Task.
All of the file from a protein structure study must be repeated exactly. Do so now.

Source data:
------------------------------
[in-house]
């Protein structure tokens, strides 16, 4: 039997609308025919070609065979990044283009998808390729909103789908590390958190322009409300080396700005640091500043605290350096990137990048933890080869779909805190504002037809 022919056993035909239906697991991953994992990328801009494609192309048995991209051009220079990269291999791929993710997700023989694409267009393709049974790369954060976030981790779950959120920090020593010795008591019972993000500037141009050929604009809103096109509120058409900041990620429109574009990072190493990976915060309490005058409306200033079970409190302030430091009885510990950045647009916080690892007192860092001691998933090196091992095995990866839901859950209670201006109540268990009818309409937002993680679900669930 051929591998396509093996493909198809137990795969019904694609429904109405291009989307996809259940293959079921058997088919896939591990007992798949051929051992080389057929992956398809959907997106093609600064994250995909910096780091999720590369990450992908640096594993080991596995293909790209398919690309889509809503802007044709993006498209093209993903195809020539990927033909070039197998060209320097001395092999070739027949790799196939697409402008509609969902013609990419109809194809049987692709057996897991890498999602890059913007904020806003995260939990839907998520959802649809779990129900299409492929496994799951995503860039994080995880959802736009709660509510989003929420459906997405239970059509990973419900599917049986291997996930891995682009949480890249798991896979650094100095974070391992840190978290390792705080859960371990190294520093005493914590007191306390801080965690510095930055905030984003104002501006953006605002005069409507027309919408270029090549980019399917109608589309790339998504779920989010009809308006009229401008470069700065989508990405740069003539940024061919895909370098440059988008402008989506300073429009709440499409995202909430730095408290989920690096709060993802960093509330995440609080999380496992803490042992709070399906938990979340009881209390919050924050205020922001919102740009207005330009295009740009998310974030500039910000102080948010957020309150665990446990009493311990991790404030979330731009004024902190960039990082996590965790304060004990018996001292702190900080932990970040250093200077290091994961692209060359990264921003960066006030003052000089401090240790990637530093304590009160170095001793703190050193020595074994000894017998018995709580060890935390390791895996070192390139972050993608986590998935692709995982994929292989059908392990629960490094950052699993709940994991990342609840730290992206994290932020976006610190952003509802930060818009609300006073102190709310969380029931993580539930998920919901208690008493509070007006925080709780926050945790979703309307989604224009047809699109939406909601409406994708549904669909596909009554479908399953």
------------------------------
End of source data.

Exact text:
[in-house]
């Protein structure tokens, strides 16, 4: 039997609308025919070609065979990044283009998808390729909103789908590390958190322009409300080396700005640091500043605290350096990137990048933890080869779909805190504002037809 022919056993035909239906697991991953994992990328801009494609192309048995991209051009220079990269291999791929993710997700023989694409267009393709049974790369954060976030981790779950959120920090020593010795008591019972993000500037141009050929604009809103096109509120058409900041990620429109574009990072190493990976915060309490005058409306200033079970409190302030430091009885510990950045647009916080690892007192860092001691998933090196091992095995990866839901859950209670201006109540268990009818309409937002993680679900669930 051929591998396509093996493909198809137990795969019904694609429904109405291009989307996809259940293959079921058997088919896939591990007992798949051929051992080389057929992956398809959907997106093609600064994250995909910096780091999720590369990450992908640096594993080991596995293909790209398919690309889509809503802007044709993006498209093209993903195809020539990927033909070039197998060209320097001395092999070739027949790799196939697409402008509609969902013609990419109809194809049987692709057996897991890498999602890059913007904020806003995260939990839907998520959802649809779990129900299409492929496994799951995503860039994080995880959802736009709660509510989003929420459906997405239970059509990973419900599917049986291997996930891995682009949480890249798991896979650094100095974070391992840190978290390792705080859960371990190294520093005493914590007191306390801080965690510095930055905030984003104002501006953006605002005069409507027309919408270029090549980019399917109608589309790339998504779920989010009809308006009229401008470069700065989508990405740069003539940024061919895909370098440059988008402008989506300073429009709440499409995202909430730095408290989920690096709060993802960093509330995440609080999380496992803490042992709070399906938990979340009881209390919050924050205020922001919102740009207005330009295009740009998310974030500039910000102080948010957020309150665990446990009493311990991790404030979330731009004024902190960039990082996590965790304060004990018996001292702190900080932990970040250093200077290091994961692209060359990264921003960066006030003052000089401090240790990637530093304590009160170095001793703190050193020595074994000894017998018995709580060890935390390791895996070192390139972050993608986590998935692709995982994929292989059908392990629960490094950052699993709940994991990342609840730290992206994290932020976006610190952003509802930060818009609300006073102190709310969380029931993580539930998920919901208690008493509070007006925080709780926050945790979703309307989604224009047809699109939406909601409406994708549904669909596909009554479908399953």